1. A process for producing ethylidene diacetate which comprises reacting acetic anhydride, hydrogen, carbon monoxide and acetic acid in the presence of an alkyl iodide and a bifunctional catalyst that is stable to hydrogenation and comprises an insoluble polymer having pendant quaternized heteroatoms, some of which heteroatoms are ionically bonded to anionic Group VIII metal complexes, the remainder of the heteroatoms being bonded to iodide, under conditions sufficient to form ethylidene diacetate and recovering the formed ethylidene diacetate.

2. The process according to claim 1 wherein the anionic Group VIII metal complex contains rhodium, palladium or iridium.

3. The process of claim 2 wherein the anionic Group VIII metal complex contains rhodium.

4. The process according to claim 3 wherein the anionic Group VIII metal complex has the formula Rh(CO)2 I2 !-.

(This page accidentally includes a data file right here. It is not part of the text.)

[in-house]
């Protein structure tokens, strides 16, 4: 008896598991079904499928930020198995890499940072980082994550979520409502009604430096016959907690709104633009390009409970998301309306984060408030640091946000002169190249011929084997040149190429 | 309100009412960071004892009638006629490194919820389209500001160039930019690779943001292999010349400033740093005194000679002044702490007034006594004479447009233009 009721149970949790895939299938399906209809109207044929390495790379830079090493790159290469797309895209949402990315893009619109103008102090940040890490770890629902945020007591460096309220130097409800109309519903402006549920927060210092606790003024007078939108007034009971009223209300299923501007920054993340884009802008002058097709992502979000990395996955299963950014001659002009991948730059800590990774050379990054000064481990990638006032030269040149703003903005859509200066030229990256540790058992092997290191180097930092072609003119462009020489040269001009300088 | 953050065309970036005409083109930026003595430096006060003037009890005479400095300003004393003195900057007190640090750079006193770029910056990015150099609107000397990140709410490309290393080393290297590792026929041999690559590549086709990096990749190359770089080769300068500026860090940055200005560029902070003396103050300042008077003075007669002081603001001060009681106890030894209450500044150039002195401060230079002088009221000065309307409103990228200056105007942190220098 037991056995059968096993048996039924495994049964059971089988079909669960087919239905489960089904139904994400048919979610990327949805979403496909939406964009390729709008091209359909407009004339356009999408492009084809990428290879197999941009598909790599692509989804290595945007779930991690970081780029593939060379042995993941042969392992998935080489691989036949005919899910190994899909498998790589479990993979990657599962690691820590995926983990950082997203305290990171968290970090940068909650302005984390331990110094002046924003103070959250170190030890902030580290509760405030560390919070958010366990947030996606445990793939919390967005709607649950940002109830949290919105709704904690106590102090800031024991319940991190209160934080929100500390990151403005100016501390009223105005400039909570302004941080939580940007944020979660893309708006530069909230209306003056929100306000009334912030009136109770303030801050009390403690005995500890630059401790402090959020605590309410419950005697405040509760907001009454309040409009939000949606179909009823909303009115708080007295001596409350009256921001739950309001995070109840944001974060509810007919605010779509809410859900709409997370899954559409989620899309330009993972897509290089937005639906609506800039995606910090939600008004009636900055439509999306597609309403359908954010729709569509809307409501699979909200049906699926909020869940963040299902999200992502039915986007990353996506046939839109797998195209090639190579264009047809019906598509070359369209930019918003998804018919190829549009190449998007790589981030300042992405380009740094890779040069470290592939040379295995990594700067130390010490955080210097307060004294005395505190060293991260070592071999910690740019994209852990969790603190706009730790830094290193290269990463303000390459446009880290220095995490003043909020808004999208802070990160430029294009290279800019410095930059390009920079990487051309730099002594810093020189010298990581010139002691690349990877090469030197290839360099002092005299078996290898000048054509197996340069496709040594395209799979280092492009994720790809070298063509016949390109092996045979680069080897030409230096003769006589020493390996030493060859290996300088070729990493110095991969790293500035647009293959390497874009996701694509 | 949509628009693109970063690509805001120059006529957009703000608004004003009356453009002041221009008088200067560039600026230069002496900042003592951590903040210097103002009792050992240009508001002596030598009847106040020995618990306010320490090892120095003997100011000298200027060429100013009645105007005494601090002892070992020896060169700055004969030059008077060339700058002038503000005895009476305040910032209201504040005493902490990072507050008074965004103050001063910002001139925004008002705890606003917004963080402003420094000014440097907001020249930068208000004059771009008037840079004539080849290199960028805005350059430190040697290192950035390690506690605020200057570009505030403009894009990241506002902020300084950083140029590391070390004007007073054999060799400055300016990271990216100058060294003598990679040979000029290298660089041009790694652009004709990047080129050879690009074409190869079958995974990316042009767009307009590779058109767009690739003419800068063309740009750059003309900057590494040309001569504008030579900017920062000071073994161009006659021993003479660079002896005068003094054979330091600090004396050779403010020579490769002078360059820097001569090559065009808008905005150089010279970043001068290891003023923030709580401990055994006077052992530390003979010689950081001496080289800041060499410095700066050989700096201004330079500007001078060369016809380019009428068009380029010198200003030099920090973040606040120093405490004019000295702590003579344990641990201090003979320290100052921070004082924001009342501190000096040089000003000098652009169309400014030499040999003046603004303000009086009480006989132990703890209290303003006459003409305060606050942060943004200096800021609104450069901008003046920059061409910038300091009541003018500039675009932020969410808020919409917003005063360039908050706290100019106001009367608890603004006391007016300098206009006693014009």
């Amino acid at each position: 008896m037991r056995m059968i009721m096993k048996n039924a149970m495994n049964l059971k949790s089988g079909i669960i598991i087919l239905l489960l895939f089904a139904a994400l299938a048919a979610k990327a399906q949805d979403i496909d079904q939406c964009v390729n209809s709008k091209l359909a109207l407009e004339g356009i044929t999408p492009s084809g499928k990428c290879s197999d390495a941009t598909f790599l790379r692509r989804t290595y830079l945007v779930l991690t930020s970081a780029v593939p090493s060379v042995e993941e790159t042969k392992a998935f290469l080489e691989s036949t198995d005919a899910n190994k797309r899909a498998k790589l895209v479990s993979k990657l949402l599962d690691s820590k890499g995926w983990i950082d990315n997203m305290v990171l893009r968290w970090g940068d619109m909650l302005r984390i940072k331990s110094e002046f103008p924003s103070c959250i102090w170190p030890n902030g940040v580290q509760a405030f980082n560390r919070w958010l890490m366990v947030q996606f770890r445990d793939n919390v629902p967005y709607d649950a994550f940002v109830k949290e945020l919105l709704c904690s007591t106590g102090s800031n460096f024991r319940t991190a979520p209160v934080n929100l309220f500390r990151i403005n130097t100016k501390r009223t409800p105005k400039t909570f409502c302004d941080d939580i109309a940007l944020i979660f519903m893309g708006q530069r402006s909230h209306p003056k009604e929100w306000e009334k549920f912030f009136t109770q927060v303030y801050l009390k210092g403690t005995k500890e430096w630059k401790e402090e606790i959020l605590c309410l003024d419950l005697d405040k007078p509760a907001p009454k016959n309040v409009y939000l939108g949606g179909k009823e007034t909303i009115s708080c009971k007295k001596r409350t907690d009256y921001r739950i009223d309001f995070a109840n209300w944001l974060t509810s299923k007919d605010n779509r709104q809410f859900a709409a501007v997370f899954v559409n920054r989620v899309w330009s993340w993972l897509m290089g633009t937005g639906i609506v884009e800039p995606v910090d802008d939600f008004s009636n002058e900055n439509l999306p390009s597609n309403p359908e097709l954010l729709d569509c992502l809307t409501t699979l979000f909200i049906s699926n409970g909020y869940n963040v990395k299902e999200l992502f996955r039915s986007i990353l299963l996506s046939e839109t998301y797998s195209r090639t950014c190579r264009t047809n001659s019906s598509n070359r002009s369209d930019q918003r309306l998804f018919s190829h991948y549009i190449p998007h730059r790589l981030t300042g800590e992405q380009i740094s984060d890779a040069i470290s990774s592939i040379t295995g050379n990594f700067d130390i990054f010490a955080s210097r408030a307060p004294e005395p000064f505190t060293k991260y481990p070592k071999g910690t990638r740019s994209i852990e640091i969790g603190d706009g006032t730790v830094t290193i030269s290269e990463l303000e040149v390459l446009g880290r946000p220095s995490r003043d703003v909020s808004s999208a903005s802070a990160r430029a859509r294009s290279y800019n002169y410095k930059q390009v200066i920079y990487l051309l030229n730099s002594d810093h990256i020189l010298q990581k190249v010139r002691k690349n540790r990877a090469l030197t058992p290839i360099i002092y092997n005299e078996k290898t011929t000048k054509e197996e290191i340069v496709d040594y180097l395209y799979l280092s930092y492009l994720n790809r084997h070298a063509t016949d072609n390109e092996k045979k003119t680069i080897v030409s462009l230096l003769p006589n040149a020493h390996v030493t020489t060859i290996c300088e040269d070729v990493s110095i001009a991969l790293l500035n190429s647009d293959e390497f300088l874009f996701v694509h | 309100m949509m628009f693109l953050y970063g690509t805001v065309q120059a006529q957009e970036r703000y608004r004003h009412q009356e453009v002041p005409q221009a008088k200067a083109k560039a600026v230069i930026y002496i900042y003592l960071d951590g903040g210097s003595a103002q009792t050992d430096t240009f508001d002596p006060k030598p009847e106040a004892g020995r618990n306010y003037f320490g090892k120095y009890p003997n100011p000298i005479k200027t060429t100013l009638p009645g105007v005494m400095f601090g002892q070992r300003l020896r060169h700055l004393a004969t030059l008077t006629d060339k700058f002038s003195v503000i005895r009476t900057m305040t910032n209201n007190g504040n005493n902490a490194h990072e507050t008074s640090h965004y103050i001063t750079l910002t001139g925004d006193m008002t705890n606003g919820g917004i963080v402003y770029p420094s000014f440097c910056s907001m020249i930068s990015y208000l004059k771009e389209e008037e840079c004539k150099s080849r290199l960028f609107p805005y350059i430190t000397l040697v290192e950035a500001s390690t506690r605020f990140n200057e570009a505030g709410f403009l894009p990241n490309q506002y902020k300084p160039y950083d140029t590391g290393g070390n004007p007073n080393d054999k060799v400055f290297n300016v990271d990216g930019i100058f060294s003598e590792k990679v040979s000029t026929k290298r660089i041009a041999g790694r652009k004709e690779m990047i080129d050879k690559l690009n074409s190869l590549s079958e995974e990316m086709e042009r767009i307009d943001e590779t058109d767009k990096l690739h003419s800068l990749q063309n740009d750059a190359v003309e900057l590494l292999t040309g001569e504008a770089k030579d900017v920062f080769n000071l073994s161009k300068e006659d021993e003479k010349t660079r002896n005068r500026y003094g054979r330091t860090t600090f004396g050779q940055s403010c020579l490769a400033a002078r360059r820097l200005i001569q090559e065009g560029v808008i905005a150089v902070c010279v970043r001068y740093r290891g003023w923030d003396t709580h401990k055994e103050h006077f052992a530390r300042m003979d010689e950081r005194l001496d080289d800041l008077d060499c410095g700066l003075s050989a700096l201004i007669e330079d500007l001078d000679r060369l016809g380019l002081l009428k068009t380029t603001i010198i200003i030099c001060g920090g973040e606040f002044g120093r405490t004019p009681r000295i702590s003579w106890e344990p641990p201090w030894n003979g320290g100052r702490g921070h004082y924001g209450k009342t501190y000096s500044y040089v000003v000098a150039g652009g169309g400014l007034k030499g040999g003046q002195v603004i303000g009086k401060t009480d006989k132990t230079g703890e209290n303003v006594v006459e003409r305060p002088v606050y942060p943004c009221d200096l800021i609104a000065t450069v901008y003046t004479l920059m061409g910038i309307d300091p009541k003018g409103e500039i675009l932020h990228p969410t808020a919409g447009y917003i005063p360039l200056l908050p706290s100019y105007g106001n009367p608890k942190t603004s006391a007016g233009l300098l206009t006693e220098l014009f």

5. The process of claim 1 wherein the quaternized heteroatom is nitrogen.

6. The process according to claim 1 wherein the alkyl iodide is methyl iodide.

7. The process of claim 1 wherein the insoluble polymer is a 4- or 2-vinylpyridine cross-linked with divinylbenzene.

8. The process according to claim 1 wherein the reaction conditions comprise a temperature ranging from 90° C. to 225° C., a pressure ranging from 500 psig to 3000 psig, and a reaction time ranging from 0.5 hours to 4 hours.

9. The process according to claim 8 wherein the temperature ranges from 170° C. to 210° C. and the pressure ranges from 1000 psig to 2000 psig.

10. The process according to claim 9 wherein the temperature is 190° C. and the pressure is 1500 psig.

11. The process according to claim 1 wherein carbon monoxide (CO) and hydrogen (H2) are present in a stoichiometric ratio (CO:H2) of from 10:90 to 60:40.